• #26
    • February 23, 2020, at 8:04 AM PST
    • 1 like
  27. Mark Camp Member

    Doug Watt (View Comment):

    If you have to gamble then playing the Pass Line at the Craps table is your best bet.

    Good rational advice (but not good devil-may-care fun-loving advice).

    Addendum: the very best bet is Pass (or No Pass) with Free Odds, at as high a multiple as you can find. Apparently you are sometimes allowed 10x and in one casino, even 100x backup bets!

    (The house take on a normal Pass is 0.014. I don’t have handy the figure for a 100x Free Odds bet. It isn’t near zero as it would seem at first, because almost half the time they win on the first roll and you never get the chance to play at fair odds.)

    My brother taught me this optimal strategy before he and his wife took us to our first trip to a casino, in Atlantic City.

    I played perfectly, betting the minimum $5.00 on Pass. Five rolls, five losses, and my nest egg of $25 was gone in about 90 seconds. I experienced nothing that I would call entertainment, even though that was my ostensible goal. (I subconsciously wanted to be entertained by, specifically, taking a big wad of cash back to the beach place and patiently explaining the theory to all those who gazed at me in wonder.)

    Fortunately, not far away my silly, non-mathematical wife and my brother’s wife were having a total, giggling, screaming blast at the highly-irrational slots, and were swimming in cash. She spotted me enough to keep playing a few more minutes.

    • #27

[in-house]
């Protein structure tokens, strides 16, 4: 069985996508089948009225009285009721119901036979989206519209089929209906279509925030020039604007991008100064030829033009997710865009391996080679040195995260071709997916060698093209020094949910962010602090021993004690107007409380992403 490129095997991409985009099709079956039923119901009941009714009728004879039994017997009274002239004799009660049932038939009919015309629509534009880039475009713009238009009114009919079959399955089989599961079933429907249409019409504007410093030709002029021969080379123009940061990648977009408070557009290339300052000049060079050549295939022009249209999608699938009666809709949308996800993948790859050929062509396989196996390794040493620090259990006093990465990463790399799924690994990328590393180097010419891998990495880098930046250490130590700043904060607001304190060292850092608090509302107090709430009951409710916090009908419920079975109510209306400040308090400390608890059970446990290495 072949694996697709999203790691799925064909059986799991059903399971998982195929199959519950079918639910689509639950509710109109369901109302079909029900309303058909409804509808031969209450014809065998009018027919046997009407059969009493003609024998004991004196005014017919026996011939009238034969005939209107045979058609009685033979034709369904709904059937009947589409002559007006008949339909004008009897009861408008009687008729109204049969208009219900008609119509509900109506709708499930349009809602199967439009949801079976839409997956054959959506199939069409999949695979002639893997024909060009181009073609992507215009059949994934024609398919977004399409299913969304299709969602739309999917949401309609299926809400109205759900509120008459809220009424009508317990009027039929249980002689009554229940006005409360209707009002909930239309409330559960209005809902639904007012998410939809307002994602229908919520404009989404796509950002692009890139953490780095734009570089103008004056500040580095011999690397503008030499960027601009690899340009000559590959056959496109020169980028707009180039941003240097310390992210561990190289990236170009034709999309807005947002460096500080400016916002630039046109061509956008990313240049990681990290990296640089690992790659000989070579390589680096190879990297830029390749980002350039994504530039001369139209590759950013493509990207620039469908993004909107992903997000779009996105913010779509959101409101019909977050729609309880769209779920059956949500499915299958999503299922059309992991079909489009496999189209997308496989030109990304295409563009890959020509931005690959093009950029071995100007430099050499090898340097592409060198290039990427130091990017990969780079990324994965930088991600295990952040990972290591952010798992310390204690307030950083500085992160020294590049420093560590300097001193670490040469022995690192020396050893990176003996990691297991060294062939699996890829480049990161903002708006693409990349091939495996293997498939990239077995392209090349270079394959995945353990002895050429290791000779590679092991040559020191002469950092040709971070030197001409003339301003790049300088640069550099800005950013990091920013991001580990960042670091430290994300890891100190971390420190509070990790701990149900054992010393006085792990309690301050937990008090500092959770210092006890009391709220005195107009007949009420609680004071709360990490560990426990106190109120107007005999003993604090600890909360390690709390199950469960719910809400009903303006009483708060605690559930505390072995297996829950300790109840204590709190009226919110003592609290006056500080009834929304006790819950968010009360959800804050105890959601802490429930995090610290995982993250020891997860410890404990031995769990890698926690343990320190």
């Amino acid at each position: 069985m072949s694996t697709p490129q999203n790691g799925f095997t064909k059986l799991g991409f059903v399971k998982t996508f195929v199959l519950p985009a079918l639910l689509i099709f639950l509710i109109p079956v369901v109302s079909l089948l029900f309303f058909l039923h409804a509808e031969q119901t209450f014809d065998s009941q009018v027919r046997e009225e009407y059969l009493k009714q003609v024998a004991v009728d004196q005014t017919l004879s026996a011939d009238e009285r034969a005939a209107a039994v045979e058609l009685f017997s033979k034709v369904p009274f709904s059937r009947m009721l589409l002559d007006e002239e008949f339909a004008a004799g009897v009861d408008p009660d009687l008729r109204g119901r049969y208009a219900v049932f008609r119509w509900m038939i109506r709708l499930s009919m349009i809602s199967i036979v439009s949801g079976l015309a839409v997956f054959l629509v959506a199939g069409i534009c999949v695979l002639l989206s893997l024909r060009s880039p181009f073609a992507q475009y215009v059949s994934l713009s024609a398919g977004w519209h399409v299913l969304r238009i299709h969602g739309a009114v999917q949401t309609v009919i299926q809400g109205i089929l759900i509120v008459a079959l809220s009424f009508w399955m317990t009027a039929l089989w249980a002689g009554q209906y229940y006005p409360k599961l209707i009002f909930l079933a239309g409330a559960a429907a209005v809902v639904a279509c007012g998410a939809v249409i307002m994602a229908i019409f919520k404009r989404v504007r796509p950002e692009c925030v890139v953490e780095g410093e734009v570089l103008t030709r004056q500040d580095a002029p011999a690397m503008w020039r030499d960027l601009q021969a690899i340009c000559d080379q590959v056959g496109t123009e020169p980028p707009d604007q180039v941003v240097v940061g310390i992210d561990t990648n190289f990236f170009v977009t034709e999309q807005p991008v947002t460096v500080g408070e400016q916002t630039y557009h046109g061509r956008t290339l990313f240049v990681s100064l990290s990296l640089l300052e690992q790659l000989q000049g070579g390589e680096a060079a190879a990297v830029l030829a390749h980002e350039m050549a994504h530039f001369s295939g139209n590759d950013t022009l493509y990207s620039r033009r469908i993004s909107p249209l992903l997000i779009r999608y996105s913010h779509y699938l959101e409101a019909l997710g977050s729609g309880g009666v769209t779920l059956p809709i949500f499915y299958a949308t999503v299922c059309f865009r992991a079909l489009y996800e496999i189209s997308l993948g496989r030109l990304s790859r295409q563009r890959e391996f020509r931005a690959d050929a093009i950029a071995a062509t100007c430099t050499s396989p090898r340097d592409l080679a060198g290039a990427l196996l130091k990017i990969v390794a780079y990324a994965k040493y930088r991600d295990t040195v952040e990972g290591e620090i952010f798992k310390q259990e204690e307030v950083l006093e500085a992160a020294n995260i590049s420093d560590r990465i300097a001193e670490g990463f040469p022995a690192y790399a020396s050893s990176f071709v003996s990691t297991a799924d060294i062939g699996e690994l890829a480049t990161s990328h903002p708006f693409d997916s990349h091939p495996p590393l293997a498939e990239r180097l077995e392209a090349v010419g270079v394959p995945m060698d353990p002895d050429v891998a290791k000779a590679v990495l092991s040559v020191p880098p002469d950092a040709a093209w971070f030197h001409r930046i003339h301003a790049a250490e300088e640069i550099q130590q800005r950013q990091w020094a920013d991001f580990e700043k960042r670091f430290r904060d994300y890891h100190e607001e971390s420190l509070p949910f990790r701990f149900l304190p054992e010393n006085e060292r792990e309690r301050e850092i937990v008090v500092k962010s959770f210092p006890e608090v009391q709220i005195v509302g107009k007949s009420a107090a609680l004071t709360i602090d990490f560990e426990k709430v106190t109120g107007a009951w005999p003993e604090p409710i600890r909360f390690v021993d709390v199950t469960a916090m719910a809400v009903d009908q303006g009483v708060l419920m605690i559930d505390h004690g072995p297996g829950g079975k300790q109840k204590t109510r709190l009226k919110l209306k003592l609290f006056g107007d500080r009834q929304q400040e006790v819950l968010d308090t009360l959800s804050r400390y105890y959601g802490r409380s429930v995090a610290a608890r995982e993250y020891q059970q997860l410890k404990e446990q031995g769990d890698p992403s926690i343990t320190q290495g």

• February 23, 2020, at 8:27 AM PST
    • 4 likes
  28. Larry3435 Member

    Mark Camp (View Comment):
    (The house take on a normal Pass is 0.014. I don’t have handy the figure for a 100x Free Odds bet. It isn’t near zero as it would seem at first, because almost half the time they win on the first roll and you never get the chance to play at fair odds.)

    I’m not sure what you’re getting at there Mark, but a player betting on the Pass Line loses 4 out of 36 on the first roll and wins 8 out of 36 on the first roll. On the other 24 possible come-out rolls the player can take the (multiple) odds, which are paid at zero house advantage. That’s the way to play, if you’re going to play. The overall house advantage is very near to zero. The house makes up for it on all the idiots playing the Field and other prop bets that are big losers.

    • #28
    • February 23, 2020, at 4:34 PM PST
    • 2 likes
  29. Jessi Bridges Contributor

    KentForrester: On our last visit, about a year ago, Las Vegas had a small version of the same problem that most big cities have: people living on the streets.

    Unfortunately the issue has not been resolved, it’s only moved. To our backyard. There has been little, if any, work done to address the issue. The laws they’ve passed have basically done nothing but anger the homeless supporters.

    • #29
    • February 24, 2020, at 2:55 PM PST
    • 2 likes
  30. Percival Thatcher
    Percival Joined in the first year of Ricochet Ricochet Charter Member

    Marie’s patience level == “Legendary.”

    • #30
    • February 25, 2020, at 6:07 AM PST
    • 2 likes